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Marine vet police officer claims his department discriminated against him for seeking PTSD treatment
TORRINGTON, Conn. -- Former police officer Jason Cooling has sued the city of Torrington, claiming the Police Department failed to appropriately accommodate his efforts and created a hostile, threatening work environment as he dealt with post-traumatic stress disorder stemming from his service in Iraq and Afghanistan.
According to the complaint filed in the case, Cooling became a Torrington police officer in February 2008.
He was a member of the Marine Corps reserves at the time; during his time in the military he served multiple tours of duty in Iraq and Afghanistan, which left him with "multiple physical and mental disabilities," including a traumatic brain injury and post-traumatic stress disorder, the suit claims.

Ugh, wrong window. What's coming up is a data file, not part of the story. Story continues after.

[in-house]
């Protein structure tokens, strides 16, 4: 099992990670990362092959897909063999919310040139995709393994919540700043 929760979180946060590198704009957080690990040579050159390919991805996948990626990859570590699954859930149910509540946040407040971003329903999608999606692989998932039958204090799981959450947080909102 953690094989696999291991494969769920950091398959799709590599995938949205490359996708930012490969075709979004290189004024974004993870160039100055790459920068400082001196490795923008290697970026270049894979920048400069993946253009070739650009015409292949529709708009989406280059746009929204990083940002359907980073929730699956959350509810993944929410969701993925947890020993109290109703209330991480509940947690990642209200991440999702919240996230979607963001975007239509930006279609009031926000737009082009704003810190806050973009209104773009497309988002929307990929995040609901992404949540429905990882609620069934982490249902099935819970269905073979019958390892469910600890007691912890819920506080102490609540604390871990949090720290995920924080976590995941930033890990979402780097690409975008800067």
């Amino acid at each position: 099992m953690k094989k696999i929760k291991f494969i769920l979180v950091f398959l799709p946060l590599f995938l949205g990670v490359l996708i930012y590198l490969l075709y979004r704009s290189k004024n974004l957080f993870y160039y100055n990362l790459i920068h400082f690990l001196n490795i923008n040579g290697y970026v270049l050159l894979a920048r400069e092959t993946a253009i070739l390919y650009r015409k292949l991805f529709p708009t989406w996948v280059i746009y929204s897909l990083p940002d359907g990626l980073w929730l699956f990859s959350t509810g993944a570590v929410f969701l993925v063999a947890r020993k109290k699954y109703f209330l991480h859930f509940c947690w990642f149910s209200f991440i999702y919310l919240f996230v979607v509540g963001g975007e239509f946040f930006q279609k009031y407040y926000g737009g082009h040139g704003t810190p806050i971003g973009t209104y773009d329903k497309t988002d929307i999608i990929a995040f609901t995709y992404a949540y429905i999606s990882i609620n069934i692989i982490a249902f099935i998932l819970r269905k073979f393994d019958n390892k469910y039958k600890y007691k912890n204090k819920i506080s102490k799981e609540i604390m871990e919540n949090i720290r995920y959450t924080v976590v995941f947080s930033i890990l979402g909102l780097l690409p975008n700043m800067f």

In the complaint, Cooling alleges he was discriminated against in several ways as he sought to treat the after-effects of his time at war.
For the last two decades, the Army’s protective headgear has gone largely unchanged. But after four years of developing a new ballistics helmet, 111 combat engineers at Joint Base Lewis-McChord are now testing out the Integrated Head Protection System, Army Times reports.
The documentary series, “Charlie Foxtrot,” recently released online, examines the fact that 300,000 post-9/11 veterans have received less than honorable discharges. To put that number in context, approximately 2.7 million veterans have served in Iraq and Afghanistan during that time. The film’s contention is that many of these discharges are due to the effects of post-traumatic stress disorder and traumatic brain injury, and that the military’s handling of these veterans amounts to a charlie foxtrot, using the NATO phonetic alphabet for “c” and “f,” or in common military parlance, a clusterfuck.